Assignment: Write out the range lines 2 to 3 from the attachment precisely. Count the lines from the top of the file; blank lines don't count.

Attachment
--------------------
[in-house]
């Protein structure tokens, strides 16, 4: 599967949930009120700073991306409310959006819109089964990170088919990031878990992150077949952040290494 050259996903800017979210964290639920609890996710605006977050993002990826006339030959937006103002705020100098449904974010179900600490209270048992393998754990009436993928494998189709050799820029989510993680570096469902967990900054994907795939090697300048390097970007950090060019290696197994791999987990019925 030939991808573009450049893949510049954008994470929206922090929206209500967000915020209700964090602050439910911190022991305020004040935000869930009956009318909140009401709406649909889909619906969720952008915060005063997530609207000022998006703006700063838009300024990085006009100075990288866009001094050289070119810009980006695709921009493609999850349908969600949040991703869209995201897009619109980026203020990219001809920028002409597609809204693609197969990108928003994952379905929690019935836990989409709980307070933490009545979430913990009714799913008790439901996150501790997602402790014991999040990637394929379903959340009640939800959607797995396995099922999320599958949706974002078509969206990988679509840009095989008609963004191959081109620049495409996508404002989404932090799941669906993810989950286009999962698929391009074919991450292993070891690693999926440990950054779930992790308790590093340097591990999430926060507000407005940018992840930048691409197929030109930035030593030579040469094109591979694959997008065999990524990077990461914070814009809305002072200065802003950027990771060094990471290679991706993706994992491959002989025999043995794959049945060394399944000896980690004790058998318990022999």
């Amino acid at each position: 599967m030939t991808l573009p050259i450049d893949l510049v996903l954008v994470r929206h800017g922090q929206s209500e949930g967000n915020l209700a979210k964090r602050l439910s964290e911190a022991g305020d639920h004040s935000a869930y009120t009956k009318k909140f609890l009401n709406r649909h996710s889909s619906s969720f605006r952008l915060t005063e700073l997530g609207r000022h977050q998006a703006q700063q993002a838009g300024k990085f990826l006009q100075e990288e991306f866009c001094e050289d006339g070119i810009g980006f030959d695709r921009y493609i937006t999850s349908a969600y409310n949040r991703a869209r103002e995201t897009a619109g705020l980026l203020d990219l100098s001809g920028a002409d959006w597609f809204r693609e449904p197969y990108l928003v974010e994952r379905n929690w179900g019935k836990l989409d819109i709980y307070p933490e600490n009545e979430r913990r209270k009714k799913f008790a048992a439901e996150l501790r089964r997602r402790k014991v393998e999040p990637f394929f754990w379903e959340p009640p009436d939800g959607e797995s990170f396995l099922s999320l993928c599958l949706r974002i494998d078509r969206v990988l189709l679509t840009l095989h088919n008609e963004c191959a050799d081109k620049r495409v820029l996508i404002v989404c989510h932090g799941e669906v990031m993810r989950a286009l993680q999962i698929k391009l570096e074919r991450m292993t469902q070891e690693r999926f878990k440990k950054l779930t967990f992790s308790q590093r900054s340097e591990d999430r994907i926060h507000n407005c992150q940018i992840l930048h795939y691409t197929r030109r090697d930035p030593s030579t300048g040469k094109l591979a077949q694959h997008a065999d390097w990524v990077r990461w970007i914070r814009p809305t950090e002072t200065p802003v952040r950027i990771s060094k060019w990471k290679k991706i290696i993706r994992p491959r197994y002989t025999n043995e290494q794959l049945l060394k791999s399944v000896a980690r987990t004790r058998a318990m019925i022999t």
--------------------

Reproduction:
């Protein structure tokens, strides 16, 4: 599967949930009120700073991306409310959006819109089964990170088919990031878990992150077949952040290494 050259996903800017979210964290639920609890996710605006977050993002990826006339030959937006103002705020100098449904974010179900600490209270048992393998754990009436993928494998189709050799820029989510993680570096469902967990900054994907795939090697300048390097970007950090060019290696197994791999987990019925 030939991808573009450049893949510049954008994470929206922090929206209500967000915020209700964090602050439910911190022991305020004040935000869930009956009318909140009401709406649909889909619906969720952008915060005063997530609207000022998006703006700063838009300024990085006009100075990288866009001094050289070119810009980006695709921009493609999850349908969600949040991703869209995201897009619109980026203020990219001809920028002409597609809204693609197969990108928003994952379905929690019935836990989409709980307070933490009545979430913990009714799913008790439901996150501790997602402790014991999040990637394929379903959340009640939800959607797995396995099922999320599958949706974002078509969206990988679509840009095989008609963004191959081109620049495409996508404002989404932090799941669906993810989950286009999962698929391009074919991450292993070891690693999926440990950054779930992790308790590093340097591990999430926060507000407005940018992840930048691409197929030109930035030593030579040469094109591979694959997008065999990524990077990461914070814009809305002072200065802003950027990771060094990471290679991706993706994992491959002989025999043995794959049945060394399944000896980690004790058998318990022999």
């Amino acid at each position: 599967m030939t991808l573009p050259i450049d893949l510049v996903l954008v994470r929206h800017g922090q929206s209500e949930g967000n915020l209700a979210k964090r602050l439910s964290e911190a022991g305020d639920h004040s935000a869930y009120t009956k009318k909140f609890l009401n709406r649909h996710s889909s619906s969720f605006r952008l915060t005063e700073l997530g609207r000022h977050q998006a703006q700063q993002a838009g300024k990085f990826l006009q100075e990288e991306f866009c001094e050289d006339g070119i810009g980006f030959d695709r921009y493609i937006t999850s349908a969600y409310n949040r991703a869209r103002e995201t897009a619109g705020l980026l203020d990219l100098s001809g920028a002409d959006w597609f809204r693609e449904p197969y990108l928003v974010e994952r379905n929690w179900g019935k836990l989409d819109i709980y307070p933490e600490n009545e979430r913990r209270k009714k799913f008790a048992a439901e996150l501790r089964r997602r402790k014991v393998e999040p990637f394929f754990w379903e959340p009640p009436d939800g959607e797995s990170f396995l099922s999320l993928c599958l949706r974002i494998d078509r969206v990988l189709l679509t840009l095989h088919n008609e963004c191959a050799d081109k620049r495409v820029l996508i404002v989404c989510h932090g799941e669906v990031m993810r989950a286009l993680q999962i698929k391009l570096e074919r991450m292993t469902q070891e690693r999926f878990k440990k950054l779930t967990f992790s308790q590093r900054s340097e591990d999430r994907i926060h507000n407005c992150q940018i992840l930048h795939y691409t197929r030109r090697d930035p030593s030579t300048g040469k094109l591979a077949q694959h997008a065999d390097w990524v990077r990461w970007i914070r814009p809305t950090e002072t200065p802003v952040r950027i990771s060094k060019w990471k290679k991706i290696i993706r994992p491959r197994y002989t025999n043995e290494q794959l049945l060394k791999s399944v000896a980690r987990t004790r058998a318990m019925i022999t």